Pain in the ball of the foot can have many different causes. When the pain is associated with joint inflammation, toe extension deformity, or ligament tearing at the base of the toe, or when there is a prominent bone causing a painful callus to form on the bottom of the foot, metatarsal surgery may be necessary to repair the damage and treat the pain if conservative measures fail to alleviate the condition.
The metatarsal are five long bones found in the mid-section of the foot and run to the base of the toes. The end of these bones makes up the ball of the foot. Their position relative to each other can be a source of foot pain, since a great deal of ground pressure travels across the ball of the foot as one walks. There is a natural arc to these bones, and if any one of them becomes too long or too short or is positioned too far upward or downward, then the natural pressure points of that arc will be disrupted. This may be due to injury, surgical changes, or even simply the position of the bones from birth. The result of the pressure change may be increased pressure under that bone or a bone adjacent to the abnormal metatarsal, which can lead to joint inflammation, stress fracture, and painful calluses.
Metatarsal surgery tries to address the abnormal pressure pattern by restoring a normal metatarsal arc. This can take the form of a procedure to raise a drooping metatarsal, or shorten a long metatarsal to make it more even with the surrounding shorter metatarsals. Lengthening procedures can also be done through a special technique to slowly stretch a bone out after a cut is made in it using a external distraction device connected outside the skin to pins the expanding bone ends. Because this is a lengthy process, it is more common for the adjacent longer bones to be shortened back to the level of a short metatarsal if at all possible. The typical procedure involves a cut through the neck of the bone, near its end. The bone end is then slid back, up, or a combination of the two directions to correct the bone position. The unstable bone end is then secured to the rest of the bone again with a screw or pin to hold it in place as it takes about 6 weeks to heal. The foot is secured in a pneumatic walking boot to reduce forefoot pressure while it heals. Another potential procedure that is considered is the outright removal of the metatarsal head in question. This is performed if there is specific abnormal pressure under that bone, and surgery to move the bone up or back is not feasible or appropriate. This is often performed in cases of severe callus pain in older patients, or in the case of a chronic diabetic sore on the bottom of the foot.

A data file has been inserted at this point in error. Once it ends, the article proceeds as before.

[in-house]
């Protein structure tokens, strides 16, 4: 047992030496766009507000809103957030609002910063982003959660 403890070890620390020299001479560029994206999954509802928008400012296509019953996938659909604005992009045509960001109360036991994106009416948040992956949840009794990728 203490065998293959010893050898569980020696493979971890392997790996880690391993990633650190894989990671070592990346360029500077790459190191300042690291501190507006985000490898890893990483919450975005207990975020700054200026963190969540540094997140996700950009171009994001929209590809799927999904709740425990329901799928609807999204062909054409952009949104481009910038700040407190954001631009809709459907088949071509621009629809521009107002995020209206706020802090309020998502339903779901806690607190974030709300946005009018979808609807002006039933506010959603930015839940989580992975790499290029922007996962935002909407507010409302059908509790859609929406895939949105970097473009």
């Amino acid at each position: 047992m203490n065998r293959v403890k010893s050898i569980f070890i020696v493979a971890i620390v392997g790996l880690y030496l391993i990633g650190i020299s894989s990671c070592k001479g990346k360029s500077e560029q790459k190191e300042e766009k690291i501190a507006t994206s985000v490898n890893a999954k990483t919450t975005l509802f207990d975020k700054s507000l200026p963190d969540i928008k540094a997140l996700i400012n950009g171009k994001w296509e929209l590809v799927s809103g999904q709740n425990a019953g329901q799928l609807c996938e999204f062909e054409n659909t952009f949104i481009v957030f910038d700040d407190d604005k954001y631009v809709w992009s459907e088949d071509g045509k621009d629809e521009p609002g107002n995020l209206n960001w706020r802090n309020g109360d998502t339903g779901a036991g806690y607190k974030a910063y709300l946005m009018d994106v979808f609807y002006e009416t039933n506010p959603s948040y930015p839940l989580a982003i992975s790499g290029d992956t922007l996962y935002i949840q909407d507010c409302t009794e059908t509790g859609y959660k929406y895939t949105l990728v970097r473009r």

In general, the above procedures involve the 2nd, 3rd, and 4th metatarsals. The 1st metatarsal, found at the base of the big toe, has its own set of potential abnormalities, including bunions, big toe joint arthritis, and instability, and treatment is often specific to those conditions. The same can be said about the 5th metatarsal, which is involved in a Tailor's bunion and a special callus on the side of the foot. Treatment for these conditions are also specific to the condition, and don't really fall into the same category as the above listed procedures, except for the procedure that removes the metatarsal head outright.
.Complication potential for these surgeries are typical for all foot and ankle procedures, and generally they heal well without issues. One consideration special to this type of surgery is the potential for a 'transfer lesion'. A transfer lesion can be an area of skin irritation, pain, or a callus that forms as a result of the pressure transferring from under the corrected metatarsal to the metatarsal next to it. In essence, this can result in the same condition that was treated in the first place, simply changing the location on the foot. To counter this, surgeons often will address several bones at the same time to ensure the pressure arc across the ball of the foot is even. Beyond this issue, metatarsal surgery is very successful for treating pain in the ball of the foot, and is relatively easy to recover from.